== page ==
It is unfortunate there is a down side to all this in that it's becoming a little too regular for these Fylde birders to invade our area albeit at their most northerly point. It's all very well taking a look at our birds but if it continues that they keep finding scarce/rare birds I'm afraid at best a permit only situation is going to have to be put in place, and at worst a total ban will have to be enforced. The matter is being closely monitored.
Once again the photograph is unconnected to the post but was taken recently at Glasson Dock on the Lune Estuary. The count of Wigeon's so far this winter is dramatically down at Glasson Dock and appears only a little better at Cockersands according to JB/PW records.
Another picture gone missing here on my screen anyway....must be a gremlin around as I have no idea why it disappeared.

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Tuesday, 9 December 2008

Out of stock....

....of suitable bird pics but this one is
appropriate for today's birding part of
which covered the canal basin at Glasson Dock and these are the highlights of a rewarding day with JB.

At Conder Green a Spotted Redshank, always likely to be seen here these days and three seen 1 December, the Kingfisher also obliged here again today.

A female Scaup was on the canal basin which accommodated at least 120 Tufted Ducks and a Little Grebe to note.

There was an excellent show on the Lune Estuary of c.1,700 Knot, c.400 Bar-tailed Godwit, and what may sound like a little sarcasm but certainly isn't....three Dunlin. Another bird 'missing' from the Lune Estuary this winter so far is the Wigeon the number of which I am sure will have been recorded by JB on the LDBWS website. A Little Egret was below Waterloo Cottage

A smart male Merlin was on Colloway Marsh though distant.

On the Lune from Bodie Hill c.7o Goldeneye is by far the best count anywhere in the area so far this winter and appears to represent yet another 'missing' species from the area. These blighters always seem to be diving when it comes to a count by me so never anything accurate in my records but if there wasn't 70 here today then it was 75.

The biggest surprise of the day was on Jeremy Lane where a lone Whooper Swan was with at least 200 Mute Swans posing the question....has this bird been with the 'Glasson Mutes' since its arrival here perhaps two months ago.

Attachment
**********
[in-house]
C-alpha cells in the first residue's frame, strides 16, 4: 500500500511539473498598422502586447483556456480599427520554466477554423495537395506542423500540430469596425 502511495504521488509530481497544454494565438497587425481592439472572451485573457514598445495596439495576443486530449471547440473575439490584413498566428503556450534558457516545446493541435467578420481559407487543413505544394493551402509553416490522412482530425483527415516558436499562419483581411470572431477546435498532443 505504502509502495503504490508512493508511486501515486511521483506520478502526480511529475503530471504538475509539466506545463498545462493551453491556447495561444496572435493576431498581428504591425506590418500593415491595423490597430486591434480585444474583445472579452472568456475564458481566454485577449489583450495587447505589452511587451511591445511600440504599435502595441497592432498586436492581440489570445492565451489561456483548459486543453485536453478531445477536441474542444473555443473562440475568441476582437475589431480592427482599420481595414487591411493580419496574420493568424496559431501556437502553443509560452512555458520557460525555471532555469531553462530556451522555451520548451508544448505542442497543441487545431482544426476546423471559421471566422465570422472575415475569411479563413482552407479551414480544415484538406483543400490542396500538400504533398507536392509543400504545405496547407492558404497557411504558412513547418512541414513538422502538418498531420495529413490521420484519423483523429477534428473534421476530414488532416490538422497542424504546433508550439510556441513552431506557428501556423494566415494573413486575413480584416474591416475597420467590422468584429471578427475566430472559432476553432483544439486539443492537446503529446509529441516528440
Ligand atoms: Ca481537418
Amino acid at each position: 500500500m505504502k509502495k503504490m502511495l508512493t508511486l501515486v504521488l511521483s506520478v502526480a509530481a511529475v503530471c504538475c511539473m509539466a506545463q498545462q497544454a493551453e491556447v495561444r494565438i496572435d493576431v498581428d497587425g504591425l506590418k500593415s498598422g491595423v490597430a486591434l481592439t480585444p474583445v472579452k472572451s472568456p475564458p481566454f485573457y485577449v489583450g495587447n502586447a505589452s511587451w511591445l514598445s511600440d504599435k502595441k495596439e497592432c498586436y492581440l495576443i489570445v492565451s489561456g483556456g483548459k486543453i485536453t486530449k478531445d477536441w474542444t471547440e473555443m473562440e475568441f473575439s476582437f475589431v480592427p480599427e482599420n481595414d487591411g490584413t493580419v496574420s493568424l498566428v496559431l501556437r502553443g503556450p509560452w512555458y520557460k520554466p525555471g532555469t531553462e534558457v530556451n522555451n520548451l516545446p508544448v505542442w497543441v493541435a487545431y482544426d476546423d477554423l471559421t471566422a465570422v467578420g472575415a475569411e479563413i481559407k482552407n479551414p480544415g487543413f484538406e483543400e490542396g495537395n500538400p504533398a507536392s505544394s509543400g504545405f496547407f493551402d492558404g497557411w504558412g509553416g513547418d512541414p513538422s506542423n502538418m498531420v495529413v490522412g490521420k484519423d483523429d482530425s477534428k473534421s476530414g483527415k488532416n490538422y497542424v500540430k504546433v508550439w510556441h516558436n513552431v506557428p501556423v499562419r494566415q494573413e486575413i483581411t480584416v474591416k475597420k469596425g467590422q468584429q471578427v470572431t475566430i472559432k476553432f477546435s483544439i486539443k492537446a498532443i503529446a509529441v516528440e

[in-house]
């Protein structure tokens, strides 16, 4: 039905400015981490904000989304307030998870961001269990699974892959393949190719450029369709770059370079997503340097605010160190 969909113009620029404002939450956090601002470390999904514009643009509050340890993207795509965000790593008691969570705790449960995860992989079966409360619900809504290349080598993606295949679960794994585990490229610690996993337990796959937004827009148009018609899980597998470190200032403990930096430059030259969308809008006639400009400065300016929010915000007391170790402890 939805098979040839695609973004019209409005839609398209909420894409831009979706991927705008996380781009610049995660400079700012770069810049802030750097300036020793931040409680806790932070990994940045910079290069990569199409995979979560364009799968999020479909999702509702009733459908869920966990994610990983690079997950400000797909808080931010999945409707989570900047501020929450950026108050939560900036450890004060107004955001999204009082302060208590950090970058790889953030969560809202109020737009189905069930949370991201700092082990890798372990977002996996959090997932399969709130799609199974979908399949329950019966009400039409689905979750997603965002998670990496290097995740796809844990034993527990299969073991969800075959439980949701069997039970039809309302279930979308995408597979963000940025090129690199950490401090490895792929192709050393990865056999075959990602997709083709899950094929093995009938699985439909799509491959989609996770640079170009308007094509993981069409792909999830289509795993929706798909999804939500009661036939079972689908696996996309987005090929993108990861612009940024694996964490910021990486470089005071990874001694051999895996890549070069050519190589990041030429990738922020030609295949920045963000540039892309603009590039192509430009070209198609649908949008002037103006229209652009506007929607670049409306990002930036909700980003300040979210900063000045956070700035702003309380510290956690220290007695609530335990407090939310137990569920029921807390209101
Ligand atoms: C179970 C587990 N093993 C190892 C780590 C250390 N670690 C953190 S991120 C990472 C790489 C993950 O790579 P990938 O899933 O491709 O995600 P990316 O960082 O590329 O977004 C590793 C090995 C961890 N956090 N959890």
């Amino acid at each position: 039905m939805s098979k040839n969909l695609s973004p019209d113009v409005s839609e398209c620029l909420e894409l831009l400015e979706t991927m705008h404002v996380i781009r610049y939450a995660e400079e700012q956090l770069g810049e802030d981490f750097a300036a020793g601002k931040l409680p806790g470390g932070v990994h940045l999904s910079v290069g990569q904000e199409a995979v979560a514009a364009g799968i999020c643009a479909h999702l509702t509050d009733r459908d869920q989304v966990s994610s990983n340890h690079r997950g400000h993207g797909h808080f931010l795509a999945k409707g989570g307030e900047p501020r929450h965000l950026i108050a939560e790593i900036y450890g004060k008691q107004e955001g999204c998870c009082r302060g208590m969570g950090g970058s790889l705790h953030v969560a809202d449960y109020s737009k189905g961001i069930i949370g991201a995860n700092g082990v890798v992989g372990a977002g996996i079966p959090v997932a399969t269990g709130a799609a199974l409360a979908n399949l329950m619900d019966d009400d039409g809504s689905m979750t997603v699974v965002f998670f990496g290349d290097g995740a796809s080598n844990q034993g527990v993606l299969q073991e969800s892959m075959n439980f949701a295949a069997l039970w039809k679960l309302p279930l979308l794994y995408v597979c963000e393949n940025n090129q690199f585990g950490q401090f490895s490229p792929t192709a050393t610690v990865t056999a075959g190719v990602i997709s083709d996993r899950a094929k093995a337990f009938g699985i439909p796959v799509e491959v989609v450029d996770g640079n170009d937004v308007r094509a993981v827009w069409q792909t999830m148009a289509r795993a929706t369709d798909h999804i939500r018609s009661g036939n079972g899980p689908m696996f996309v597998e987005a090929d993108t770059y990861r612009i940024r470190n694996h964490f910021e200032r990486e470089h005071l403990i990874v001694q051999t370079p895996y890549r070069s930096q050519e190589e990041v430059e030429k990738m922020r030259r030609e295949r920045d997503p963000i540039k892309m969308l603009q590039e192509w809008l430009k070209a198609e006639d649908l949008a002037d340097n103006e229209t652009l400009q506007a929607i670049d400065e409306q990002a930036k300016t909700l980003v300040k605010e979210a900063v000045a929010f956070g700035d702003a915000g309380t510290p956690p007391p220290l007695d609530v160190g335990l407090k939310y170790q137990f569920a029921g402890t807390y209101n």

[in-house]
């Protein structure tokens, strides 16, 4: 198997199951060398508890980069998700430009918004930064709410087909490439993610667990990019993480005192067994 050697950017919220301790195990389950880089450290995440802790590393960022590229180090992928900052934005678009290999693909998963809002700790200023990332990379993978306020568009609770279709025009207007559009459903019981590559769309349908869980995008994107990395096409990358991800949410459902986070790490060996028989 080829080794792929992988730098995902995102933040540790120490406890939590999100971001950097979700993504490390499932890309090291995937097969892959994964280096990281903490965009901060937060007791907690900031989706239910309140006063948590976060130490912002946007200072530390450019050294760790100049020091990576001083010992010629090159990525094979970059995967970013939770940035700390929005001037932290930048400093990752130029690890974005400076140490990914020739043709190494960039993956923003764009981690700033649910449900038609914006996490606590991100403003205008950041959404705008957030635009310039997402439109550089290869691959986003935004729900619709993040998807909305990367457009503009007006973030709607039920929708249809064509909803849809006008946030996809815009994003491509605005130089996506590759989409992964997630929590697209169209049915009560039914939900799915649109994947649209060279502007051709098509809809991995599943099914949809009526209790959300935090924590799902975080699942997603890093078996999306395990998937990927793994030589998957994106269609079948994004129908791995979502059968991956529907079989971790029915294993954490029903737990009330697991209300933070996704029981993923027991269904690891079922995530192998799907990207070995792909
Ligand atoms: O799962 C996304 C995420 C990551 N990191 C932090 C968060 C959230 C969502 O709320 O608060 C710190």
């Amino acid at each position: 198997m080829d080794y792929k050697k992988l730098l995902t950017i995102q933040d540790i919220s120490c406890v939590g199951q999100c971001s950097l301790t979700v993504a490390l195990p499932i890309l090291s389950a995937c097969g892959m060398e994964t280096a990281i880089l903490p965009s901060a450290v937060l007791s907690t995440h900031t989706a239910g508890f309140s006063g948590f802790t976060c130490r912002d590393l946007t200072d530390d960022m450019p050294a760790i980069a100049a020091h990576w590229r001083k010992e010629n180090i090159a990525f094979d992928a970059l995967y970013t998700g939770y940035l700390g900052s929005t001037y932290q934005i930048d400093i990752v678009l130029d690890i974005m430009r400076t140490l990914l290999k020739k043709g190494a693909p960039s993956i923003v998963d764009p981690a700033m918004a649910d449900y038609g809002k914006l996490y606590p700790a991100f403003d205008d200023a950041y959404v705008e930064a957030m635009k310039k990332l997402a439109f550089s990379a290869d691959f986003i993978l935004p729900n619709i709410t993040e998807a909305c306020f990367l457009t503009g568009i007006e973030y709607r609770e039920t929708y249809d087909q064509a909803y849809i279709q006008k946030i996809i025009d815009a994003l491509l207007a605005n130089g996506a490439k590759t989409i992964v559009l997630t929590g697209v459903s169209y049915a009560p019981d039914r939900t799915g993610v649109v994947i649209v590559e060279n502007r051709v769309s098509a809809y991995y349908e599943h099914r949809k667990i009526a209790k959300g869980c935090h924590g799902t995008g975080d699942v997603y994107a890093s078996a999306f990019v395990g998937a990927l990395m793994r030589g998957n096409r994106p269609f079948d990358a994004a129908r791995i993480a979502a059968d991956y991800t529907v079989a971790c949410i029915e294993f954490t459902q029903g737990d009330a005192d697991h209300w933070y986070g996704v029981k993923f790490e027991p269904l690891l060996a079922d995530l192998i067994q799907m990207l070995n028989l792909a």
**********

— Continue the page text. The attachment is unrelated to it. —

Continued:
At Cockersands, two Little Owls were perched in a small tree in the Bank Houses paddock and poses another question....has the Little Owl bred here this year after all, bearing in mind none have been seen/reported here for over 12 months? Another Merlin was seen on Moss Lane, or had the Colloway bird been on the prowl. Also another Little Egret was in a field behind the CP.

OOA as they say, four Short-eared Owls were seen from Bradshaw Lane this afternoon, and if these creatures fail to excite you then its time to hang up your boots and collect your pension, as for me I hope to still be birding in a hundred years time but somehow don't think I will be. Also, yet another Little Egret flew NW over Pilling Marsh....they really are all over the place these birds nowadays.
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Monday, 8 December 2008


Its a few years ago now that I found a Blue Tit at Clapham in N York's. The bird was on its back and for all intents and purposes was dead. However, on taking a closer look I noticed its legs and tail were twitching. Thinking a little human intervention might help I slid my hand underneath the bird and held it righted and cupped in my hands as an aid to recovery. As I did so it took to flight a short distance before colliding with a wall. At this point I realised it had been - and still was - stunned. As I approached, it again took to flight and collided yet again with the wall. During the time I spent with this bird I had heard no calls from any other bird but at this point another Blue Tit took me by surprise and flew straight at the bird in trouble and I couldn't help but notice it made contact with the one on the ground and in an instant they flew off together.